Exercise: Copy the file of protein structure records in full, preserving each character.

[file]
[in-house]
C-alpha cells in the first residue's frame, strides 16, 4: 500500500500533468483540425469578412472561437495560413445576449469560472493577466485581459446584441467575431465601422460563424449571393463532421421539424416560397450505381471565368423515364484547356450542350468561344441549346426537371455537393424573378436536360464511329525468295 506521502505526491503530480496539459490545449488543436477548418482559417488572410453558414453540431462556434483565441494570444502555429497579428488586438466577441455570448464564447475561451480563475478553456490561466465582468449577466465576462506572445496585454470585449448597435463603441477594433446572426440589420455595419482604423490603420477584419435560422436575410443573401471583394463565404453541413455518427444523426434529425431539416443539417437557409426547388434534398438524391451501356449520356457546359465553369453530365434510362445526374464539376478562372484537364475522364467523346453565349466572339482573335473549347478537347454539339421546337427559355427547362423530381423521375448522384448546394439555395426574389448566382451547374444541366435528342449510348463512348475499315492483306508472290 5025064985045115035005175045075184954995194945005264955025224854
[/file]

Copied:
[in-house]
C-alpha cells in the first residue's frame, strides 16, 4: 500500500500533468483540425469578412472561437495560413445576449469560472493577466485581459446584441467575431465601422460563424449571393463532421421539424416560397450505381471565368423515364484547356450542350468561344441549346426537371455537393424573378436536360464511329525468295 506521502505526491503530480496539459490545449488543436477548418482559417488572410453558414453540431462556434483565441494570444502555429497579428488586438466577441455570448464564447475561451480563475478553456490561466465582468449577466465576462506572445496585454470585449448597435463603441477594433446572426440589420455595419482604423490603420477584419435560422436575410443573401471583394463565404453541413455518427444523426434529425431539416443539417437557409426547388434534398438524391451501356449520356457546359465553369453530365434510362445526374464539376478562372484537364475522364467523346453565349466572339482573335473549347478537347454539339421546337427559355427547362423530381423521375448522384448546394439555395426574389448566382451547374444541366435528342449510348463512348475499315492483306508472290 5025064985045115035005175045075184954995194945005264955025224854